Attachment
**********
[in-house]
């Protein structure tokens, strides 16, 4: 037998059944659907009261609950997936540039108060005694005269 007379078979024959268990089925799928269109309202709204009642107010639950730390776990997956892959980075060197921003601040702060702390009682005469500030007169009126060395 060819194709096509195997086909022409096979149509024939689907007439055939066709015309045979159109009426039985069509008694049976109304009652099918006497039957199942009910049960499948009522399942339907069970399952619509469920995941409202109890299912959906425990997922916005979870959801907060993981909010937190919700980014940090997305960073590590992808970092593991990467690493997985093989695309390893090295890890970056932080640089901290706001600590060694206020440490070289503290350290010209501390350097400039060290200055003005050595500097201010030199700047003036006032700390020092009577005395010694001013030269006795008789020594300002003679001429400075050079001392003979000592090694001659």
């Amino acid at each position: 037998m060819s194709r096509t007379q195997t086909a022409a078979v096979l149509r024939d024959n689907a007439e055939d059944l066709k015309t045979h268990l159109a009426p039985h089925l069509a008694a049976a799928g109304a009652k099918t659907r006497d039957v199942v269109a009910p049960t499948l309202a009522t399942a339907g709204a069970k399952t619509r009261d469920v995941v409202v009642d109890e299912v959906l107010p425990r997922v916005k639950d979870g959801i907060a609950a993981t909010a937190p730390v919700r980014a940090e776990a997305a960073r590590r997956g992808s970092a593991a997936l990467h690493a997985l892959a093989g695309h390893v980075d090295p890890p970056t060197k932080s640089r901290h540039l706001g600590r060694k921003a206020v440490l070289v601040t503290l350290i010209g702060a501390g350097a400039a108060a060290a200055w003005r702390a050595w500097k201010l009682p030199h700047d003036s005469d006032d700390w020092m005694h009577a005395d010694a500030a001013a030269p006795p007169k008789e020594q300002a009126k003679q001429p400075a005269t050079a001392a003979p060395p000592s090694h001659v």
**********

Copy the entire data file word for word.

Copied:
[in-house]
């Protein structure tokens, strides 16, 4: 037998059944659907009261609950997936540039108060005694005269 007379078979024959268990089925799928269109309202709204009642107010639950730390776990997956892959980075060197921003601040702060702390009682005469500030007169009126060395 060819194709096509195997086909022409096979149509024939689907007439055939066709015309045979159109009426039985069509008694049976109304009652099918006497039957199942009910049960499948009522399942339907069970399952619509469920995941409202109890299912959906425990997922916005979870959801907060993981909010937190919700980014940090997305960073590590992808970092593991990467690493997985093989695309390893090295890890970056932080640089901290706001600590060694206020440490070289503290350290010209501390350097400039060290200055003005050595500097201010030199700047003036006032700390020092009577005395010694001013030269006795008789020594300002003679001429400075050079001392003979000592090694001659």
């Amino acid at each position: 037998m060819s194709r096509t007379q195997t086909a022409a078979v096979l149509r024939d024959n689907a007439e055939d059944l066709k015309t045979h268990l159109a009426p039985h089925l069509a008694a049976a799928g109304a009652k099918t659907r006497d039957v199942v269109a009910p049960t499948l309202a009522t399942a339907g709204a069970k399952t619509r009261d469920v995941v409202v009642d109890e299912v959906l107010p425990r997922v916005k639950d979870g959801i907060a609950a993981t909010a937190p730390v919700r980014a940090e776990a997305a960073r590590r997956g992808s970092a593991a997936l990467h690493a997985l892959a093989g695309h390893v980075d090295p890890p970056t060197k932080s640089r901290h540039l706001g600590r060694k921003a206020v440490l070289v601040t503290l350290i010209g702060a501390g350097a400039a108060a060290a200055w003005r702390a050595w500097k201010l009682p030199h700047d003036s005469d006032d700390w020092m005694h009577a005395d010694a500030a001013a030269p006795p007169k008789e020594q300002a009126k003679q001429p400075a005269t050079a001392a003979p060395p000592s090694h001659v």